Part of our deep love for our Father includes a personal response, particularly including devotion, prayer, praise and worship. At Sheboygan Christian School, we model these responses, and we practice them daily through devotion time, regular prayer, and scheduled chapel time. It's not just routine. Teachers model their love for God, and students have opportunities to practice their personal responses to God by having individual opportunities to pray, lead devotions, and plan and lead worship. Our students are highly involved in these practices; they are not just observers. Because they are not just observers, they are developing confidence and boldness in modeling it for others. I witnessed this recently when I was subbing in a classroom. Before lunch, I was getting ready to pray, and a student eagerly volunteered to pray. Similarly, when asked to write thank you notes to our donors, students often wrote about loving SCS as a place to pray, worship, and talk about God. Our students want to show their love for God. Our students and teachers are cultivating spiritual growth each day.
As parents and community members, we invite you to be a part of the spiritual growth of our children. Attend our chapel time, pray with our students (and invite them to pray), and talk to them about their relationships with God. Be a part of an eternal investment!
May God bless you as you celebrate God's love for us this Christmas!
Dear Parents and Friends of SCS,
The other day I was with 1st grade students celebrating with them the publishing of their narrative writing. Each student had a special story they had written with details, illustrations, and their personal perspective. One of my favorites was entitled, “God’s Zoo.” The story was about the student’s trip to the zoo and all of the animals he had encountered. What struck me was that this child perceived his experience as a part of God’s story. While he could have entitled it, “The Zoo,” he instead recognized God’s part in it.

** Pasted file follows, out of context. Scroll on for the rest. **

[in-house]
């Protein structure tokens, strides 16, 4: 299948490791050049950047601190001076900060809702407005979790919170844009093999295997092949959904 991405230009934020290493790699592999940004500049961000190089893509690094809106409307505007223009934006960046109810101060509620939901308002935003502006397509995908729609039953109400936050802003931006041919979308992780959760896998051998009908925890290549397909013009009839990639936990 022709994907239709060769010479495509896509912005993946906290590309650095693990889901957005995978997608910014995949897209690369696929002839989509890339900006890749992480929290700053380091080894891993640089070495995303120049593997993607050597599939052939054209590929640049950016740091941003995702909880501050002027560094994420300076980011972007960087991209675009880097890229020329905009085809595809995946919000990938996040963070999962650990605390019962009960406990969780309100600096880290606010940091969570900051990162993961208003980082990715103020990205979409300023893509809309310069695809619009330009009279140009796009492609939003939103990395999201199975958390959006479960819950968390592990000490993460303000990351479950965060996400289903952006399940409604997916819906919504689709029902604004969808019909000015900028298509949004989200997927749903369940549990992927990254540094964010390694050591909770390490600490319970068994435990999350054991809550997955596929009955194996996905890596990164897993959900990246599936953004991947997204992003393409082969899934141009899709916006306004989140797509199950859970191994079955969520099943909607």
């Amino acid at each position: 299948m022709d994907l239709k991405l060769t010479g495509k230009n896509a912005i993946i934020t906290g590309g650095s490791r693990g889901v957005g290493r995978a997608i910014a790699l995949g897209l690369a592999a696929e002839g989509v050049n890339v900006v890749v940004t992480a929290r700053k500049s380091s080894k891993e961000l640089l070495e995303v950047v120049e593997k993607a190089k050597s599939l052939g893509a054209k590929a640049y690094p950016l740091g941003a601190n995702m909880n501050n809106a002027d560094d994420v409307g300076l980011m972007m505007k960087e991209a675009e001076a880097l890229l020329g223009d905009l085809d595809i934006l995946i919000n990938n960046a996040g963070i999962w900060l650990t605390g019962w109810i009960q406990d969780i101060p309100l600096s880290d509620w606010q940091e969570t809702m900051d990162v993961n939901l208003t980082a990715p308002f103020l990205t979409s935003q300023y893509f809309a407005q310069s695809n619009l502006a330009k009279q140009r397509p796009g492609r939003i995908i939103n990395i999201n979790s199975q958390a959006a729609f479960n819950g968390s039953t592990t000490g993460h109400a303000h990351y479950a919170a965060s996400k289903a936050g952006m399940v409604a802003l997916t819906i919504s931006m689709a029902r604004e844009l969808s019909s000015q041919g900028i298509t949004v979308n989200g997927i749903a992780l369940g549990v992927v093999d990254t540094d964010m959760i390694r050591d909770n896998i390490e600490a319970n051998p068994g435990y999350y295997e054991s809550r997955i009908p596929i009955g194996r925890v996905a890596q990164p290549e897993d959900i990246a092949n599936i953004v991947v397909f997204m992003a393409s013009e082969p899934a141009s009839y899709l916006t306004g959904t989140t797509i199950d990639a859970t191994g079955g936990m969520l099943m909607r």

I then visited a health class where students were discussing how purity and marriage is a symbol of the Christ-Church relationship. While most health classes might have taken a purely biological approach, our students were conceptualizing health as stemming from an understanding of who we are in Christ.
Each and every day I see examples of how SCS exemplifies our second core value, Develop the Christian Mind. At SCS, we think and speak from a Biblical perspective. This means that we are always teaching from the context of our narrative being a part of God’s story. When we think about concepts from a Biblical perspective, we get to know who God is, why he created us, and what our role is in His grand redemptive plan. Learning from a Biblical perspective also gives our students confidence to be bold amidst a culture that is in conflict with Biblical truths.
Our work to develop the Christian mind is an extension of your work to do so with your children and grandchildren at home. During your devotion time around the dinner table or car rides back and forth to school, have conversations of what students are learning in the context of God’s story. Challenge them to think about what their role is in it. Whether your child/grandchild is watching a butterfly come out of a chrysalis, navigating a dating relationship, or developing code to program a robot, they are formalizing a life-long perspective that will speak into their future decisions and relationships. What would you like that perspective to be? Join us in our work to develop Christian minds.